1. Mobility will continue to be highly disruptive – In 1913 New York City was filled with horse-drawn carriages. Fifteen years later, automobiles took over and with that came wider paved streets which could accommodate both an increase in traffic and parking spots. The car allowed for people who were farther away to come into the city thus driving both commerce and jobs. It was also the rise of the automobile that allowed people to travel for leisurely reasons. So as new technologies continue to appear, this will impact how cities are built and how connected people, places and goods are.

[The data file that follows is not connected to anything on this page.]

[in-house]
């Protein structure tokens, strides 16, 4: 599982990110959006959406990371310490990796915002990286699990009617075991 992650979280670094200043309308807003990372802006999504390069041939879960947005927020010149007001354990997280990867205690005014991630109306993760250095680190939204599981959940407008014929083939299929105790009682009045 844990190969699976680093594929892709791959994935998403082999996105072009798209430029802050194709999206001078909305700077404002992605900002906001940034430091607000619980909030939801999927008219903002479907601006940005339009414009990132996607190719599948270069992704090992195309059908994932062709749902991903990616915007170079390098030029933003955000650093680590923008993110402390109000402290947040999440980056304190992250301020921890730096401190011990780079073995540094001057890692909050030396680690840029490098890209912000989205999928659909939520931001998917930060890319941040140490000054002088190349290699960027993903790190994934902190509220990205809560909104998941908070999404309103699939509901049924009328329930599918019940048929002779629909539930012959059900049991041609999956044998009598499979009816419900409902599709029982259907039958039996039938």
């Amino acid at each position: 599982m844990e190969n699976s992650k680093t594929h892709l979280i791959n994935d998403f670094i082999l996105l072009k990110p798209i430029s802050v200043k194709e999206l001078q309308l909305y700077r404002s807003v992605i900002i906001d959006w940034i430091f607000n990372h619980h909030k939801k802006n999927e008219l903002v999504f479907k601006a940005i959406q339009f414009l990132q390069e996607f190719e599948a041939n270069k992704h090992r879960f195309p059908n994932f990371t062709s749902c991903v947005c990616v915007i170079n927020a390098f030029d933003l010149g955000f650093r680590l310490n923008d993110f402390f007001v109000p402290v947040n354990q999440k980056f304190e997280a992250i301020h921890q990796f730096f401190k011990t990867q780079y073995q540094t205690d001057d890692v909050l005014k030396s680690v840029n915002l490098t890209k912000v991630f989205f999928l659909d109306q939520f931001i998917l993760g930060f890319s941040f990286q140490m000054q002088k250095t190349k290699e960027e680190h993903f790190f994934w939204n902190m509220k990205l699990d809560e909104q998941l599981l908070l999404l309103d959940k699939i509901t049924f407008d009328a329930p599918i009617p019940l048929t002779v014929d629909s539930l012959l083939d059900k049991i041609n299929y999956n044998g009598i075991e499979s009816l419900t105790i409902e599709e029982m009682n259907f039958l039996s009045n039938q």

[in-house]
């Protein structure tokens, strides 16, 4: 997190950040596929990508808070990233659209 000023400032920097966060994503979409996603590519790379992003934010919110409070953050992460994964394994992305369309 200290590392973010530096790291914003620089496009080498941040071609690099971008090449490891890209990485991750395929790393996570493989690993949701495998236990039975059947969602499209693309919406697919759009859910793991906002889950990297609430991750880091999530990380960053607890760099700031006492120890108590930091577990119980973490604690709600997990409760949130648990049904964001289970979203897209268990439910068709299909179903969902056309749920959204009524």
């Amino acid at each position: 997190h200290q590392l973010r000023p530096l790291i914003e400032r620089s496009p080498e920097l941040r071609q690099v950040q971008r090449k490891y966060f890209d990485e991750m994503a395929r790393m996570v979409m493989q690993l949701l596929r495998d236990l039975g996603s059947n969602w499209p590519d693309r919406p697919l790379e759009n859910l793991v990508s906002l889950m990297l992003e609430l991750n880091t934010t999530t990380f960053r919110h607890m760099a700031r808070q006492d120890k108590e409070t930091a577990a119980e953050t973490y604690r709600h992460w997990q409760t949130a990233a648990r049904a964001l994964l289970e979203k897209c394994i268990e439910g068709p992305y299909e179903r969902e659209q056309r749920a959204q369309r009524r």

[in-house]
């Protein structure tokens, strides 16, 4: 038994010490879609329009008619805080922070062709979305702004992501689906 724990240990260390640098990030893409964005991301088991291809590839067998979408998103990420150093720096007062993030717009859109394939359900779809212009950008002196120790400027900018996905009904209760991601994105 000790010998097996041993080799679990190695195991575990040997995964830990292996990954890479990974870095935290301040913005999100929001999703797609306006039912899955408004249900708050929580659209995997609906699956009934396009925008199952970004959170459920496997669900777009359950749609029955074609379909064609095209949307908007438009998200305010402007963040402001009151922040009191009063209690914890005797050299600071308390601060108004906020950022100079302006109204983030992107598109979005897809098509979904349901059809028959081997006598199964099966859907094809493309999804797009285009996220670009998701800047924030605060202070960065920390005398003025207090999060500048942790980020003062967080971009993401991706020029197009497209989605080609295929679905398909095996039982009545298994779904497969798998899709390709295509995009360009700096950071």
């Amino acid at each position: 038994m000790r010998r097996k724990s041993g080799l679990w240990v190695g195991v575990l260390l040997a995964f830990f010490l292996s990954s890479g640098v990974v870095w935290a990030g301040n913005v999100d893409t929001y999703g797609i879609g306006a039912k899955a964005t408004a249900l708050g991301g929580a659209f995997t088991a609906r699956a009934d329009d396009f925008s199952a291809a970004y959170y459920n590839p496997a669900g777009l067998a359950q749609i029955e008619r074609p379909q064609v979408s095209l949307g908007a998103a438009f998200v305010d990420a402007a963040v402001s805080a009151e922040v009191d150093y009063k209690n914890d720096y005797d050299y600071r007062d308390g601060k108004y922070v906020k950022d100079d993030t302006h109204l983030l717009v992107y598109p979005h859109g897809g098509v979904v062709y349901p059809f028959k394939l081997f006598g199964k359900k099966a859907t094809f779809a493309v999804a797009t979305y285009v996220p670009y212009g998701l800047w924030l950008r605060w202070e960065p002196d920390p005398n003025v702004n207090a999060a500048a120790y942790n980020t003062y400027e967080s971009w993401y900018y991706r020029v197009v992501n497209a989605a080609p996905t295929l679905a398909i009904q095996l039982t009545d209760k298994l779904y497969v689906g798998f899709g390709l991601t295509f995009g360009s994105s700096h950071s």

2. We will continue to rely on automotive – But that does not mean that the cars of tomorrow will be the same as the cars of today. In the future, not only will many more cars be electric, they will also be autonomous. This process is already happening with the development of cruise control allowing us to remove our feet from the pedals. In addition to lane and/or driver assistance making it possible for us to remove our hands from the wheel in specific situations. What’s left? Being able to avert our gaze from the road. Additionally, the cars of the future will be connected to objects and humans alike. The newest automobiles will be able to exchange a variety of information/data with the outside world such as weather, traffic conditions, nearby service stations via sensors. By using Wi-Fi, your car could communicate with buildings and roads about what’s ahead. Lastly, there will be a rise in subscription car services and car-sharing platforms as more people become environmentally concerned and public transportation continues to expand its reach.